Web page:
Plastic-Eating Bacteria


Yuliya Zamkova

In March of 2016, scientists accidentally, outside a bottle recycling facility in Osaka, Japan, discovered Ideonella sakaiensis, a bacteria that could break down and consume plastic. Though it can only decompose a specific kind of plastic, PET (ethylene terephthalate), this fascinating discovery is a positive step towards reducing plastic pollution. PET is a type of plastic commonly used to make bottles, food packaging, detergent containers, and tennis balls. PET is Ideonella sakaiensis’s main source of energy. Unfortunately, the increased use of one-use plastic during COVID-19, such as masks, only increases our problems with plastic pollution. One of the biggest challenges with this bacteria is that the process of decomposing plastic is really slow. It takes about 6 weeks to degrade a “thumbnail sized piece of PET”(The Biology Notes), at 30°C.
Evolution stumps scientists, as it is what allows things time to grow into what they are today, but plastic has not had much time, not arriving into the world until 1950. Ideonella sakaiensis cannot eat the huge amounts of plastic produced fast enough, but this bacteria opens up new possibilities, building “industrial-scale facilities where enzymes chomp on piles of landfill-bound plastic, or even to spray them on the mountains of plastic that accumulate in the ocean or in rivers”(Forbes). Some improvements are in the process of developing, such as the ability to consume plastic in a shorter amount of time, but more are on their way, despite needing several more years.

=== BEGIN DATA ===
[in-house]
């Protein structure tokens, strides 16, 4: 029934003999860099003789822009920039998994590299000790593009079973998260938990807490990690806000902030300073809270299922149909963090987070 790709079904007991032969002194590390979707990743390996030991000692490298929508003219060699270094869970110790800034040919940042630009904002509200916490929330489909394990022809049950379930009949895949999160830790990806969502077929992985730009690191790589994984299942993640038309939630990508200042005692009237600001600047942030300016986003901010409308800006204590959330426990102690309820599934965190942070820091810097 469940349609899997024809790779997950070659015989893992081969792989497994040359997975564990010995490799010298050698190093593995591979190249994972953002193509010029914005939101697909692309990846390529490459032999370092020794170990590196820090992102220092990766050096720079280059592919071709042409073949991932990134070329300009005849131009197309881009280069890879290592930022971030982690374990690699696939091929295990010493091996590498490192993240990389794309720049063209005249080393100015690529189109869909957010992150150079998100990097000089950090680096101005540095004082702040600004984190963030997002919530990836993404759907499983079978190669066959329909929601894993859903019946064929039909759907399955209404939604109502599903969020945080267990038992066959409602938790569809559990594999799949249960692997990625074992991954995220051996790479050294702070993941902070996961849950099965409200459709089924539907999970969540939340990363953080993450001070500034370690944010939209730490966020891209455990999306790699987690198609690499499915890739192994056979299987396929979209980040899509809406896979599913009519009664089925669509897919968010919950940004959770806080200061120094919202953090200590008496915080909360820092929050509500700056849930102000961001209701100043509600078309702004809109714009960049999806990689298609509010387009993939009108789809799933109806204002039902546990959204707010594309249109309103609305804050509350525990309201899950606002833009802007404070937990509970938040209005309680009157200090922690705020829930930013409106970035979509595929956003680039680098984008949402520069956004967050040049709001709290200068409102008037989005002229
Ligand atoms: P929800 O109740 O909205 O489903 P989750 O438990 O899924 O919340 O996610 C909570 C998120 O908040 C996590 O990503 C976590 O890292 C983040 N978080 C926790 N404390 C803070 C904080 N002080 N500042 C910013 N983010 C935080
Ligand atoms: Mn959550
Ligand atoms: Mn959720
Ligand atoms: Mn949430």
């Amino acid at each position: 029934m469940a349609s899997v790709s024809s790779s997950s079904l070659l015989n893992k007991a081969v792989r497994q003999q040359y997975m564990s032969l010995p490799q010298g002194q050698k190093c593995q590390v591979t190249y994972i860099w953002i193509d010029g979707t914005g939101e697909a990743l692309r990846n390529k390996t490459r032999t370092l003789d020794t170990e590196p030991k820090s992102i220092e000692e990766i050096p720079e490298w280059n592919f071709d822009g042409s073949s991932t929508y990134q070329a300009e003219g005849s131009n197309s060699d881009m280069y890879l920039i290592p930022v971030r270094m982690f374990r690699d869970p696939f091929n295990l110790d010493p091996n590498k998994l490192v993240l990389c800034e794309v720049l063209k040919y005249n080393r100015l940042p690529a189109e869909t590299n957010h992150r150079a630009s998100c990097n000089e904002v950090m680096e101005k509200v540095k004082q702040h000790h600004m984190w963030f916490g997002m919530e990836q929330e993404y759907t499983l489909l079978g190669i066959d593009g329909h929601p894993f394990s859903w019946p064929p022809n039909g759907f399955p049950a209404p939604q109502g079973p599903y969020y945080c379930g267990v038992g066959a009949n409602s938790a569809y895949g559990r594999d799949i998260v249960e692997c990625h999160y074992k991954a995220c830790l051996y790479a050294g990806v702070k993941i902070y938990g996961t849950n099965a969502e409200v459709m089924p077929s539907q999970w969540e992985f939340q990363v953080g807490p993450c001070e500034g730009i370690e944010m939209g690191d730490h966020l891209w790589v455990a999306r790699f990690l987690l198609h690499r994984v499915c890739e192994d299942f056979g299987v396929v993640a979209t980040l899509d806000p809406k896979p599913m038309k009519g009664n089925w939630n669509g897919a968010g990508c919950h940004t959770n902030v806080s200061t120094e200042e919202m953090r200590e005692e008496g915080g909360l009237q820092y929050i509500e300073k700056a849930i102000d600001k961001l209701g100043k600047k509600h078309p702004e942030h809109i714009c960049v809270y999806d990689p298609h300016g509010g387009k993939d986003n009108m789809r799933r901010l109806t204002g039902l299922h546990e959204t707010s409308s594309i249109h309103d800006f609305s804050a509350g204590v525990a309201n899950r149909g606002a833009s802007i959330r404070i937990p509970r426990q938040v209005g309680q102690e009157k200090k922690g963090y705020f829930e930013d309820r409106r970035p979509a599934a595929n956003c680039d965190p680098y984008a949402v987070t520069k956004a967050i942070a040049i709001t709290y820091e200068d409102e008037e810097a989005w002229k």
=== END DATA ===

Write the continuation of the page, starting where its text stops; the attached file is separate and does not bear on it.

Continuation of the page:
Works Cited     Staff, Teknos. “Ideonella Sakaiensis: A Novel Method of Recycling Plastic.” Teknos,          Teknos, 9 June 2020,     Carpenter, Scott. “The Race to Develop Plastic-Eating Bacteria.” Forbes, Forbes          Magazine, 17 Mar. 2021,         -bacteria/?sh=5f573ffc7406.     Baniya, Sushmita, et al. “Ideonella Sakaiensis- Plastic Eating Bacteria – Bacteriology.” The          Biology Notes, 11 Aug. 2021,